It is still July and I’ve already been on 22 flights this year, even more nights in hotels. I’m not the most traveled person year over year, but I’ve learned a few tricks that might help you out. This isn’t really security related but I’ll try pulling a few elements in to make it interesting.
Yes. If you travel, this is fantastic. I leave all my belongings in a bag, the lines are short and even when you get pulled into secondary to see if your laptop is explosive heroin, you still come out way ahead of the regular lines. I won’t say buy this if you’re flying primarily international, or not often. But if domestic flights are your weekly chore, this saves an amazing amount of time.
Taxi, Uber or Lyft?
I stopped taking taxis. I’ve found that they are often just dirty and there’s no really good way to ensure the rate is understood and you may not even get a receipt.
I live in the range of MKE (General Mitchell Airport, Wisconsin), MDW (Midway Airport, Chicago IL), and ORD (O’Hare International, Chicago IL). Because of that, I try to take the smaller airports if possible… But the most cost economical option as far as ride sharing apps go that also offers several non-stop domestic and international flights will be ORD. MDW offers Southwest (which I love), but the rideshare fares there are usually $85 each way. Uber tends to surge price up to $135 each way. Lyft is pretty consistent and I ended up taking them during the surge pricing.
Last week I noticed that surge pricing when I flew from ORD to LAX. Today I decided I would check into the pricing when flying from ORD to BOS, and here’s what I seen:
Right there is nearly $20 savings for no other reason than selecting Lyft. Really a shame since I have so many points with Uber and over 50 rides, but the numbers don’t lie. On a side note, Lyft won’t let you book a ride without tipping, rating and writing a review about your last ride. Pretty annoying when you just got off a plane an to the rideshare area, but still, worth it.
Texting, E-Mailing or Working on the plane
Yes, I can pretend to look down at the endless clouds and also see you typing up E-Mails with your Apple ID, the profit margins of your doctors office, or anything else you’re typing. You don’t know who you’re sitting next to, so remember that before pulling up information that can easily be compromised by strangers.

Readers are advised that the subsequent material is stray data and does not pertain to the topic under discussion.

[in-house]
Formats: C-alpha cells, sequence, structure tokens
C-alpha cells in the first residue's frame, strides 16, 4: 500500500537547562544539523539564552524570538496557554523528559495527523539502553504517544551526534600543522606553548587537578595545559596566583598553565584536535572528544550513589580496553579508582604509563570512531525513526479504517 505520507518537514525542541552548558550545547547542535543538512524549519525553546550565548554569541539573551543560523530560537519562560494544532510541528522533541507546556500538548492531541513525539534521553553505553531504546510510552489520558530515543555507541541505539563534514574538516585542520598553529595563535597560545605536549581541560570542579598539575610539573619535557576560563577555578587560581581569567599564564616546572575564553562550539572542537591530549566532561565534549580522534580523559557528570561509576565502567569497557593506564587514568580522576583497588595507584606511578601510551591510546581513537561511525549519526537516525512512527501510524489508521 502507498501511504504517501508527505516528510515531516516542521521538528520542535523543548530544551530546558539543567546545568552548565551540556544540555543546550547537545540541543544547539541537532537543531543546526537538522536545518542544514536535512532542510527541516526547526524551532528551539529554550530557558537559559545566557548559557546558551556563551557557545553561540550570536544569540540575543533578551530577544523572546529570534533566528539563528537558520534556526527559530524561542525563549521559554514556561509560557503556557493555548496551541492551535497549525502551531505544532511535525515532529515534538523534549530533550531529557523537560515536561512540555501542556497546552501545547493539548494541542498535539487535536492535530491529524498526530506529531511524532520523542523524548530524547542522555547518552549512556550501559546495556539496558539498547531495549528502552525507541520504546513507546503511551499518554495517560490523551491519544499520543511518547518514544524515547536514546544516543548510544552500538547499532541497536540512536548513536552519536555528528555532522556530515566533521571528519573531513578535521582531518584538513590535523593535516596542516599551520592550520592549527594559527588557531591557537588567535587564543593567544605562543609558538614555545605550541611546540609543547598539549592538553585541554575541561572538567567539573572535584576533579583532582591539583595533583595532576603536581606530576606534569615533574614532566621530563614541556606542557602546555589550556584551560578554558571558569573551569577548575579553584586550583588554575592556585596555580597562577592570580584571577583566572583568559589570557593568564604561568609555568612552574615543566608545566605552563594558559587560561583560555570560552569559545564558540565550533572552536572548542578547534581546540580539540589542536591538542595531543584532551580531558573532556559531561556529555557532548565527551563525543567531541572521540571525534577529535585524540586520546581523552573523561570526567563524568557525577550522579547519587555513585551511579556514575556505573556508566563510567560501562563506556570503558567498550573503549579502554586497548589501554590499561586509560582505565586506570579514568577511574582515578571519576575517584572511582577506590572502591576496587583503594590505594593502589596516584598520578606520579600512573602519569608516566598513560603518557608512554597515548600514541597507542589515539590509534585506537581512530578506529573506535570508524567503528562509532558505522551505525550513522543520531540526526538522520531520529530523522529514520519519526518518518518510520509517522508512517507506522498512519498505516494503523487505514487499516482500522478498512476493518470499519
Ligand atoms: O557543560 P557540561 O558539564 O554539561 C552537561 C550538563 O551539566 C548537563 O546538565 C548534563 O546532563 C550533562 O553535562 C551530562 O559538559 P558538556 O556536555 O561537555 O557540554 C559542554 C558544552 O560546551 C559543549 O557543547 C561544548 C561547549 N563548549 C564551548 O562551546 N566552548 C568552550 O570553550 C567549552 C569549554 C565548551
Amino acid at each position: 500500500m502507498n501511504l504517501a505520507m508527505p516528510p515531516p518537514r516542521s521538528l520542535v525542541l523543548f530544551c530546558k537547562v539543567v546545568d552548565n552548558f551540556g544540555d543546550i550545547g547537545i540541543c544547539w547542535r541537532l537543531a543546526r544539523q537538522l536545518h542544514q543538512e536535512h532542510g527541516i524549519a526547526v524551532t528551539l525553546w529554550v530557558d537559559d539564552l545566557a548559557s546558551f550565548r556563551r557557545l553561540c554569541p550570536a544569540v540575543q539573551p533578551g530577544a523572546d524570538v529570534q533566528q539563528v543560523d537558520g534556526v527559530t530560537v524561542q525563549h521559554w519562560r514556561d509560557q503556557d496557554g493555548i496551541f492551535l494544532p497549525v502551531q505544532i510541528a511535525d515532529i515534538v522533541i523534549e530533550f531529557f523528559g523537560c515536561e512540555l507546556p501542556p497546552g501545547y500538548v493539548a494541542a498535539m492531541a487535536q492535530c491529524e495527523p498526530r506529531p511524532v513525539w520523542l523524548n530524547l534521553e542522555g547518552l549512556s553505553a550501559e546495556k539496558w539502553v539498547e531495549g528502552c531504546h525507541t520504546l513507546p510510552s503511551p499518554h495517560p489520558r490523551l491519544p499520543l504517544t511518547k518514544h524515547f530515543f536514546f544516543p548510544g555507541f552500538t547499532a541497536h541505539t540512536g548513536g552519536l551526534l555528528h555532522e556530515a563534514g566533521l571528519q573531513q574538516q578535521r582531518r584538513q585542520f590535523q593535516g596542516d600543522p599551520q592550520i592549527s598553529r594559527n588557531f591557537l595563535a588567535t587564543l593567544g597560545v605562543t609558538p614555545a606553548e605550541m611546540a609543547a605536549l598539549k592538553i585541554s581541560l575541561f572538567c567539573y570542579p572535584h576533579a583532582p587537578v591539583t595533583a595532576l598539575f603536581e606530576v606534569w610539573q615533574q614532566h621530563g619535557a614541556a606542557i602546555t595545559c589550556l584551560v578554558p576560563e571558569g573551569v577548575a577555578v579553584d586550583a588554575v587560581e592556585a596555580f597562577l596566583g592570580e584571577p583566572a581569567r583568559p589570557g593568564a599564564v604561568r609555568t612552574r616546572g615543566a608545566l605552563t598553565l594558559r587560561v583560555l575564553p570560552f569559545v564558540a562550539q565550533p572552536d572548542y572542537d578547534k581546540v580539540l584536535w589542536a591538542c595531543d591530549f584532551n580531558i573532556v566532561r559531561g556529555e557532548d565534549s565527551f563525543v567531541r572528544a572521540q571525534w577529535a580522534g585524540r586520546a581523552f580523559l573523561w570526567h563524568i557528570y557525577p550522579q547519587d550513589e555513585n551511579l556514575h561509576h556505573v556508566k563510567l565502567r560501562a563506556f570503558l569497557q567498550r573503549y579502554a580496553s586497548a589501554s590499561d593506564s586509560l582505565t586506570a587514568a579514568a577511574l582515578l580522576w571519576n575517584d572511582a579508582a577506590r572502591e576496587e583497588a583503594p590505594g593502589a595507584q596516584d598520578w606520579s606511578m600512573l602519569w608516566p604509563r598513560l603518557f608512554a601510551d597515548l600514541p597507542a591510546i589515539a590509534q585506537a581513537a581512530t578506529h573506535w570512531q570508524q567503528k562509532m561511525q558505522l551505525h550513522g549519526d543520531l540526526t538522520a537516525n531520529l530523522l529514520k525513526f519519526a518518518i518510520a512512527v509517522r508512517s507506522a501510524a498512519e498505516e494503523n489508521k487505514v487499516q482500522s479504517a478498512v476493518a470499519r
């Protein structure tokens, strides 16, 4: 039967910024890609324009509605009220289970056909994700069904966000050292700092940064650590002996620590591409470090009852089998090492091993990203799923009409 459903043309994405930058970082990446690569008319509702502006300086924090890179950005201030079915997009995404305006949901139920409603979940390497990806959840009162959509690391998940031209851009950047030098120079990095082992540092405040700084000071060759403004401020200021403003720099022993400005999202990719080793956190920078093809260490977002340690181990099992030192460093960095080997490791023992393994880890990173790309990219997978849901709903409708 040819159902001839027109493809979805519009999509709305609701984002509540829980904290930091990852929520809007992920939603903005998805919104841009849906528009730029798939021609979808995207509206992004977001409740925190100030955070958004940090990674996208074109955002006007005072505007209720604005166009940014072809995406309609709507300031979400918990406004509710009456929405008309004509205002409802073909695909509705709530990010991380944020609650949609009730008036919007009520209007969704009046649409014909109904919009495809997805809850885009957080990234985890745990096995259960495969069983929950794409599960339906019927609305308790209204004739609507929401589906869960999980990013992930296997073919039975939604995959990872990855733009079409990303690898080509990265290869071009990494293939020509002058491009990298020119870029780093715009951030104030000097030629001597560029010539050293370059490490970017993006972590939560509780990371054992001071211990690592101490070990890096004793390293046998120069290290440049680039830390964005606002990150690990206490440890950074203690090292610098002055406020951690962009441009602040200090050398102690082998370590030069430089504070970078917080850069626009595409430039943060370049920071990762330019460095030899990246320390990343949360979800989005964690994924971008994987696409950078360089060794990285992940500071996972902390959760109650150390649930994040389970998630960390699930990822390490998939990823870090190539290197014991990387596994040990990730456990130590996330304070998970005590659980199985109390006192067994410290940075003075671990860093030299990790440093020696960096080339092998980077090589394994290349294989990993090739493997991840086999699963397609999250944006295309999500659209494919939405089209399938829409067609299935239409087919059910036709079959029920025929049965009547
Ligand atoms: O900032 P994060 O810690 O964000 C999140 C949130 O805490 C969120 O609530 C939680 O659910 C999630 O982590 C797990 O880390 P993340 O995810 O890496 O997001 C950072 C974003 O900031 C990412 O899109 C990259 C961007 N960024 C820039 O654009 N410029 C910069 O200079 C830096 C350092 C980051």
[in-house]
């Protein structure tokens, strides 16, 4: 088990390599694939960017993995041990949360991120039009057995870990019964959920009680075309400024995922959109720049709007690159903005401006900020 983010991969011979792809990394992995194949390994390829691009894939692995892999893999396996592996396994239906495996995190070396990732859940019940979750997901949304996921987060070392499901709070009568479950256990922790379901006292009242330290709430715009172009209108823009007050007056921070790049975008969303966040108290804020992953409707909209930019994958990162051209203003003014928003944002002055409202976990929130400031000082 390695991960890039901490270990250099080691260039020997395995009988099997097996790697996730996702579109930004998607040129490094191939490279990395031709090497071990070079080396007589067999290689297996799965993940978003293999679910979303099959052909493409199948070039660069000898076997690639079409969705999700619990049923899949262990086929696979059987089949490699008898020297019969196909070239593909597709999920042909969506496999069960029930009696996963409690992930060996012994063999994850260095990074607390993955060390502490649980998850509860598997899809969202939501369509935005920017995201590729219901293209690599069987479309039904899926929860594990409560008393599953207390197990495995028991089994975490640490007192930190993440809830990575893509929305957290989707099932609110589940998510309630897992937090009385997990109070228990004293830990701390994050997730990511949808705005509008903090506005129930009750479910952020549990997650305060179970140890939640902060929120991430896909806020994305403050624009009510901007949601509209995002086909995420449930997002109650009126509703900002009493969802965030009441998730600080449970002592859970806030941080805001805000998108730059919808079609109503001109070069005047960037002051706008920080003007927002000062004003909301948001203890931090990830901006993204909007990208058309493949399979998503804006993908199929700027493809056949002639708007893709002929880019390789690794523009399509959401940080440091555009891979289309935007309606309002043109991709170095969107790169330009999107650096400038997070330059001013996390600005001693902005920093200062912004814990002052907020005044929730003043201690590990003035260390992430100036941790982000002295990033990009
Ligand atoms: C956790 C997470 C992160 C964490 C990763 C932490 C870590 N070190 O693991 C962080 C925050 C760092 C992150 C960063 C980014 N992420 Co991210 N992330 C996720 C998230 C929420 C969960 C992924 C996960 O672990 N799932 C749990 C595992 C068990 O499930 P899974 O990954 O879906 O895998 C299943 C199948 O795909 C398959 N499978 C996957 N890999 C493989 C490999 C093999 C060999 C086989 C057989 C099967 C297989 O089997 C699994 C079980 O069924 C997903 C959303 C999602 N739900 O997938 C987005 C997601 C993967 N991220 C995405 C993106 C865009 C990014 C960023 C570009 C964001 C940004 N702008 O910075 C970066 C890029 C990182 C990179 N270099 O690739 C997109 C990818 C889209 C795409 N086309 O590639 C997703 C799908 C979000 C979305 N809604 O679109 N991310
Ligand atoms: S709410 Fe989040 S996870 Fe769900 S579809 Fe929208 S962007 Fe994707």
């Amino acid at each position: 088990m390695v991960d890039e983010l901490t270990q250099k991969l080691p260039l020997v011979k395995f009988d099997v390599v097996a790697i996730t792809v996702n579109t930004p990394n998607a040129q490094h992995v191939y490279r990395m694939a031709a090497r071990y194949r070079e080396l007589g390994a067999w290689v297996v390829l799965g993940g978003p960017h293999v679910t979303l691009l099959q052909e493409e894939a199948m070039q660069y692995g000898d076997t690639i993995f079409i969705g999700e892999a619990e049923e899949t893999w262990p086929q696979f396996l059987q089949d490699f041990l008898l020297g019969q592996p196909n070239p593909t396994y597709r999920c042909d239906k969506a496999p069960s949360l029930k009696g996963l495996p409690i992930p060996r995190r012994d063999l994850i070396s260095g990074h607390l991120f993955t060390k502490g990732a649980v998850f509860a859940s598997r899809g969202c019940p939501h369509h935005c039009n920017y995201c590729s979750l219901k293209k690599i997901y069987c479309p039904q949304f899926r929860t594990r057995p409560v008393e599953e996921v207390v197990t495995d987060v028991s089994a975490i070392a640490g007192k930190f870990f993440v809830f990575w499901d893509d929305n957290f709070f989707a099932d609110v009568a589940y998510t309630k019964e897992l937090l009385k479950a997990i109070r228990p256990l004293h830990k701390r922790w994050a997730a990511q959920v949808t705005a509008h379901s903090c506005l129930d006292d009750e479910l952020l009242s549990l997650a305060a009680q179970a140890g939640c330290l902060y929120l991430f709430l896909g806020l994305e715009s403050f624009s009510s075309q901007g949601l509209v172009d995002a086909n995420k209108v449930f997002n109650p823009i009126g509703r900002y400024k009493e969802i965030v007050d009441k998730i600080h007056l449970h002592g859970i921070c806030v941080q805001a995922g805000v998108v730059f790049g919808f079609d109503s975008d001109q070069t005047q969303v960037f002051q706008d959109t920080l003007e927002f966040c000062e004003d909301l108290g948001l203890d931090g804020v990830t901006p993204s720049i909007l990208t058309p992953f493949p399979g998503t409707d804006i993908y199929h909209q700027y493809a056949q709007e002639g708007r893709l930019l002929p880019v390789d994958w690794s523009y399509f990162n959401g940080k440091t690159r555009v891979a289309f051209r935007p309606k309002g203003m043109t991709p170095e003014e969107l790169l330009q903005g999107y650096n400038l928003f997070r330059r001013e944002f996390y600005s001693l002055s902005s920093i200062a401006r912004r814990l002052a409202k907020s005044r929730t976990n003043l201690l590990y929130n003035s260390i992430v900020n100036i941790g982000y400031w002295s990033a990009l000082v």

Not all heros wear capes
Here I am at the Godfrey Boston, finding a great way to turn one outlet into 5. You can plug in phone chargers, laptops, whatever you want… And TSA allows these and they will make you have an easier time at the hotel, and a friggin’ hero at the airport when tons of people can share an outlet (or, an outlet sticker ;)).
Great for when you’re away from an outlet, I have a wireless battery brick that’s right at the TSA limit and juices up my phone. These are allowed not in your checked luggage, but your carry-on. This is due to the lithium batteries. They don’t want the luggage compartment to go up, they’d rather notice sooner than later.
First Class Seats
Unless you’re a “person of size”, first class is a gimmick. Those seats are only marginally bigger than economy and you’re better off just sucking it up for the few hours you’re on a plane. There’s very little interesting about sitting next to folks just like you who feel stupid for paying an extra $230 for a 1st class seat.
You can lockpick on a plane… Seriously!
Here I am cracking open a Master 140 and a few 142s in the middle of California airspace. Over and over again. (I’m still working on getting a 570 :(). TSA is perfectly fine (https://www.tsa.gov/travel/security-screening/whatcanibring/items/lock-picks) with them (just use something to protect the sharp parts of your picks, such as a water bottle, endmill sleeve or bubble packaging). These are fidget spinners for folks in security and really helps to pass the time.
Turbulence Ain’t Nuffin’
I’ve flown through nasty thunderstorms (they look really pretty from ~37k feet, really dark and flashy at about ~10k feet, and really wet around 6k feet). I’ve been in 19-passenger jets as well as American 777-300’s with high-300 person capacities. All of them tend to have some bounces in mid air, while landing, and sometimes take their sweet time pulling up in the air. Oddly enough, I’m still alive. Pretty neat.
Real ID Act
October 1st, 2020, the TSA will require “Real IDs”. Read up on the Real ID act if you’d like. Illinois, like usual, isn’t onboard with much and has pushed off moving to real IDs for some time. You can submit the plethora of documentation to get a Real ID, or in my case, you can just get a passport card. A rarity for American families, my wife and kids all have traveled internationally and have passports and passport cards. They’re good for 10 years (5 if you’re really young) and work just fine. Passport cards are only good for domestic flights, or boat/land borders. International travel still requires the good ‘ol book.
I don’t know it all
I’d love to hear your traveling tips in the comments, maybe I’ll add them to this document as well! Safe travels!